Wednesday, June 19, 2024
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The government is stepping up the pace of development at Northern Metropolis, Kwu Tung North and new areas in Fan Ling North. To speed things up, it proposed last year lower premiums for land-use conversions in the latter two areas at standardized rates. However, complicating matters is the continued softening of property and land prices. That complication might not have been taken into account by the Development Bureau when it announced on June 30 that standard land-use conversion premiums would go down by up to 33 per cent.

It said the lowered rates reflect then market adjustments and the hope that such lower premiums could accelerate new projects. The Lands Department then came in with Practice Note No 3/2022A on the measures, according to which standard land-use conversion premiums in the two areas were reduced by more than 30 per cent.

The premiums for converting a site in Kwu Tung North to residential use is about HK$3,716 per square foot, a sharp drop of about 33.3 per cent from about HK$5,574 last March. Similarly, the latest price for Fan Ling North conversions was about HK$3,484, down about 31.8 per cent from about HK$5,110 last year.

However, in view of the continued slides in flat and land prices, the industry is advocating regular updates on premiums to speed up land transactions in the areas. The chairman of the Real Estate Developers Association of Hong Kong’s executive committee, Stewart Leung Chi-kin, said that in the past year, land and property prices have softened, and the sales of new projects are generally flat.

He added that the government’s move to adjust standard premiums downward in response to the situation in the market is but a usual practice. Premiums do not need to be calculated manually as there is a set price and mechanism that greatly accelerates the land-conversion process and helps to speed up development, he said.

The lowering of premiums for the two districts is reasonable, according to the managing director of Vincorn Consulting and Appraisal, Vincent Cheung.He suggested that given the current market conditions, the government should regularly update the system, maybe annually, so that the they would be more in line with the market conditions, which can speed up development and increase supply. The chief surveyor of CHFT Advisory and Appraisal, Alex Leung, said that property and land prices have both dropped in the past year, coupled with the slow pace of selling new projects and unattractive prices.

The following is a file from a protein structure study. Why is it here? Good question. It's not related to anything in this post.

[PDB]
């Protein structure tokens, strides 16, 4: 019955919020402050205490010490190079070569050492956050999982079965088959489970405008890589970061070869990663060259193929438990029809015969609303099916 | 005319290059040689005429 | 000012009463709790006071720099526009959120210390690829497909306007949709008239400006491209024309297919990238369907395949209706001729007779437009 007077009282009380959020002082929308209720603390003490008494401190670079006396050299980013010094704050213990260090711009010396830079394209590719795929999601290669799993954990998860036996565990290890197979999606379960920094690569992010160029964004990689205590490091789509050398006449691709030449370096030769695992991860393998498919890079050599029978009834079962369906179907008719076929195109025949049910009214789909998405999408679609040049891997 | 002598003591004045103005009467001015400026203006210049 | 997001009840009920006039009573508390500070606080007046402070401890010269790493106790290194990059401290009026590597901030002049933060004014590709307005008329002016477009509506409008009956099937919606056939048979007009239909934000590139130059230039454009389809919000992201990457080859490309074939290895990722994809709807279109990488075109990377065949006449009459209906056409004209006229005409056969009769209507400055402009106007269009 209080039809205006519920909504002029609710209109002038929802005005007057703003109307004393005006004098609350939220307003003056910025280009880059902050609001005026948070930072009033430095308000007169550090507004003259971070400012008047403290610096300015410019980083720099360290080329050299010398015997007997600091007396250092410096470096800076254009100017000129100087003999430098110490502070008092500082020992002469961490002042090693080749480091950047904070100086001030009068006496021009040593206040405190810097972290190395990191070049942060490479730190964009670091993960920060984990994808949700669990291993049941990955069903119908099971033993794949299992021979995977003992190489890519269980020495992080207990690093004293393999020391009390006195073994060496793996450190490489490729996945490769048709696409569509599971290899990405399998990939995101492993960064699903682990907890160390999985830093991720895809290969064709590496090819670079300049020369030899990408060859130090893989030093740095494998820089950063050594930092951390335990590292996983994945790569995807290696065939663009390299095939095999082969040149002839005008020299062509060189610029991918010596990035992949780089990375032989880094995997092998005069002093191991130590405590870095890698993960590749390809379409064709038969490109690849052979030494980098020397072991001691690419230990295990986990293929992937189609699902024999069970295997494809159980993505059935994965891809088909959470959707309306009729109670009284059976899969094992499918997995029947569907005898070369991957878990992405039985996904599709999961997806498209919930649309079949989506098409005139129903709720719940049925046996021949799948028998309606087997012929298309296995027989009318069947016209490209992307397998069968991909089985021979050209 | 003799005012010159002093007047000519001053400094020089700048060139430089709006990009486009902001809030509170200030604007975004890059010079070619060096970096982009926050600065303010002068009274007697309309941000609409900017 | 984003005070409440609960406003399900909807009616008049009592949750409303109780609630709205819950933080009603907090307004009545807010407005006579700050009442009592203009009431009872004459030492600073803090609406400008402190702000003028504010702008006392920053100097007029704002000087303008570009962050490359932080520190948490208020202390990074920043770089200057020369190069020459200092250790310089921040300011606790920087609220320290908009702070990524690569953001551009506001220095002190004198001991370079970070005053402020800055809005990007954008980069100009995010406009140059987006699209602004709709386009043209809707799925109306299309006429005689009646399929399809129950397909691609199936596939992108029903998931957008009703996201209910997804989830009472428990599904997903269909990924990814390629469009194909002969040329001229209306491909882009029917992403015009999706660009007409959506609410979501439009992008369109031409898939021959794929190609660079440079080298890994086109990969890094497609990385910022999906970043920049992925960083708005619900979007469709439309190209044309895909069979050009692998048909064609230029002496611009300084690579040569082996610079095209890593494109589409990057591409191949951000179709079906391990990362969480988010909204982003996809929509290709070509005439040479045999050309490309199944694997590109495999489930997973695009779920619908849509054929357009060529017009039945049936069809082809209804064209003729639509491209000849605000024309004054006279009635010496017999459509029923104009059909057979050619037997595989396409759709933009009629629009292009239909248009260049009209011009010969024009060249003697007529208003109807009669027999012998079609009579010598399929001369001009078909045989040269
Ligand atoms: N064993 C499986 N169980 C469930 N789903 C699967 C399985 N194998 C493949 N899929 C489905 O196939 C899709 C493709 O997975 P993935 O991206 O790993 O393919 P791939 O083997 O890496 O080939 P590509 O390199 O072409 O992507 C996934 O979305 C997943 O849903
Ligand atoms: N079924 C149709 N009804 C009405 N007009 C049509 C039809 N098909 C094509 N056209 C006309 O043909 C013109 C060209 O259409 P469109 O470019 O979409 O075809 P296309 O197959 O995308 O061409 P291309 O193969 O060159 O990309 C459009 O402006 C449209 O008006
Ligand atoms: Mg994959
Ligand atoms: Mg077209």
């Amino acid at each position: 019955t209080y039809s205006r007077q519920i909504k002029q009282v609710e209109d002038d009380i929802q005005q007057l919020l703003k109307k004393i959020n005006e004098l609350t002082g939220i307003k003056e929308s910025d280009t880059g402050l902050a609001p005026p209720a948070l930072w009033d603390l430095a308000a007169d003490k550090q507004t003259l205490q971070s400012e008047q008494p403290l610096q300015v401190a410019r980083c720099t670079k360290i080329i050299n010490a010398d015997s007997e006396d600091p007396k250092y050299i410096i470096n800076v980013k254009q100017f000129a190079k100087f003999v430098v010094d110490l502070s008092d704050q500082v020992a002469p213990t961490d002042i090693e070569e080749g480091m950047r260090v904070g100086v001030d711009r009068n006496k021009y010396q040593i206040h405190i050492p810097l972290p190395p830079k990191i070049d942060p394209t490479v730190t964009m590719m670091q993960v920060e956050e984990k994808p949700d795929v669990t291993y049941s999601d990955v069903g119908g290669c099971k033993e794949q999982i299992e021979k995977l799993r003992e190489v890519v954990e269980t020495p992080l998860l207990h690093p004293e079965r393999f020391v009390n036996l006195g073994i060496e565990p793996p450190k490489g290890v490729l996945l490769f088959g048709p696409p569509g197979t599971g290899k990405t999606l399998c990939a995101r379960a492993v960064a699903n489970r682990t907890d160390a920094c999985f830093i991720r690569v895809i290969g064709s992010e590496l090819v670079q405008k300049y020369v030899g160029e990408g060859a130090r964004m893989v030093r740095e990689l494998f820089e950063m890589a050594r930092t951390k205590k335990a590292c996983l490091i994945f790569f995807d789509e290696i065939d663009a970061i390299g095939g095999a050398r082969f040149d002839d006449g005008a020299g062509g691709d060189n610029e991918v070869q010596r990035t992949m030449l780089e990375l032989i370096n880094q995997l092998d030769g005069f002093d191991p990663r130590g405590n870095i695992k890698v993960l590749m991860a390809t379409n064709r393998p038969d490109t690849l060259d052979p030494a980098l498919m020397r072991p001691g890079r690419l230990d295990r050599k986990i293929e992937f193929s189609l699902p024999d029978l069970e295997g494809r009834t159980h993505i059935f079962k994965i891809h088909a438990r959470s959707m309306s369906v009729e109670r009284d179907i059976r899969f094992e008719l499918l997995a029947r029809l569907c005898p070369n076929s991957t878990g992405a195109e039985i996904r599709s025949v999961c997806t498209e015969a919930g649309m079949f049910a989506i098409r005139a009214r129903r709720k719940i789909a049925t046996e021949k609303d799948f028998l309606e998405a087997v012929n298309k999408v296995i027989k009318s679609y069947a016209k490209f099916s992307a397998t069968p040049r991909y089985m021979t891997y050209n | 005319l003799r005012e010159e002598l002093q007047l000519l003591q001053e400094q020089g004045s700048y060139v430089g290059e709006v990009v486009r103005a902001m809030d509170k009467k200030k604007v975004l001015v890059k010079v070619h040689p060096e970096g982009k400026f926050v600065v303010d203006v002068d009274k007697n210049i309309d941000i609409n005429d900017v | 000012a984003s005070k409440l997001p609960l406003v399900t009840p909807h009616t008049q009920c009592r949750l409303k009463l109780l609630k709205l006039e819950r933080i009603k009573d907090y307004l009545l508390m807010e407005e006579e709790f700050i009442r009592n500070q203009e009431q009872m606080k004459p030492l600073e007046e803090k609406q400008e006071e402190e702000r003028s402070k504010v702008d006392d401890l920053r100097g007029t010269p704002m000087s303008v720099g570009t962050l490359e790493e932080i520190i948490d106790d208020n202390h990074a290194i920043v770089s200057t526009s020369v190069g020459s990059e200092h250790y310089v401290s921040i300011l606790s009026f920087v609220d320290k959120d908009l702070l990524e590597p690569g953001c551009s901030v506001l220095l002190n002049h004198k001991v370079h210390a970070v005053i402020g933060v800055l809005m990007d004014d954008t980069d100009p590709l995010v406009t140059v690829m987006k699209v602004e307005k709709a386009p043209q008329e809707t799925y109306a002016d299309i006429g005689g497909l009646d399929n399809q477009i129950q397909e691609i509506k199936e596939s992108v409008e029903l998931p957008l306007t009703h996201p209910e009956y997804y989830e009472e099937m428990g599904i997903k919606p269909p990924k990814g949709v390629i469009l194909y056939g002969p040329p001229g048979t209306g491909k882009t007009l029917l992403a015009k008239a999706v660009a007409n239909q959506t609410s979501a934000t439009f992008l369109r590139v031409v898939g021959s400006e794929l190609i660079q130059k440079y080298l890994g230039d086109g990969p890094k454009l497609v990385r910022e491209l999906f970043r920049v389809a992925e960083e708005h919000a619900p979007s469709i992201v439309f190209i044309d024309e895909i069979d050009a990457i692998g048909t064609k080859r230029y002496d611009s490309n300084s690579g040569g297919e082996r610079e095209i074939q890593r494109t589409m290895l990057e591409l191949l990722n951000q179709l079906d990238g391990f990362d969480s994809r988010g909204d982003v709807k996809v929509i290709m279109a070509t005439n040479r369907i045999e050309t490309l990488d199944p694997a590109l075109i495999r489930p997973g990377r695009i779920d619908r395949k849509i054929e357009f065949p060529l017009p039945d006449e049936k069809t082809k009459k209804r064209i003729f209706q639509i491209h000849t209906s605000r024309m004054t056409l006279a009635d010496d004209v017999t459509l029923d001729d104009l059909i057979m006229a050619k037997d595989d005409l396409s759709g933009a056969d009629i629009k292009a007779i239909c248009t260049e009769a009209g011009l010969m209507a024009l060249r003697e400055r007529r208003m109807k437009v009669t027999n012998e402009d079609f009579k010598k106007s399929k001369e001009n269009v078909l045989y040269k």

He believes that lower standard premiums can increase a project’s attractions and further accelerate the progress of developments. The government has received 18 applications for the “remaining phase” of land conversions in the two districts, of which seven have been accepted by the department for further processing, which is expected to supply about 9,000 units.

The Lands Department said it would notify the applicants individually, invite them to consider whether to pay the premium at the revised rates and remind them that the deadline for accepting land-use conversion terms will be extended to December 31. The lower premiums are to provide certainty in payments by announcing a set of standard prices in advance to speed up the conversion process and enable the early conversion to better meet the needs of the community and maximize land-use possibilities.

The traditional process of land premium negotiations often takes a certain amount of time due to differences in opinion between the applicant and the Lands Department on premiums, and the cases involved are challenging because both parties often have different views on the “pre-deed amendment value.” Separately, Asia Standard’s new project, High Park I, which is located in Hung Shui Kiu of the Northern Metropolis, has received 1,334 checks as of June 9. The first price list, launched on June 6, includes 26 one-bedroom units, 96 two-bedroom units, two three-bedroom units and one special unit, which offer sellable areas ranging from 326 to 498 sq ft.

After discounts, the prices of the units start from HK$4.492 million, with a minimum price of about HK$12,688 per sq ft.It is estimated that 70 per cent of the units are for self-occupation. Based on the first price list of 125 units, it is oversubscribed by 9.6 times.

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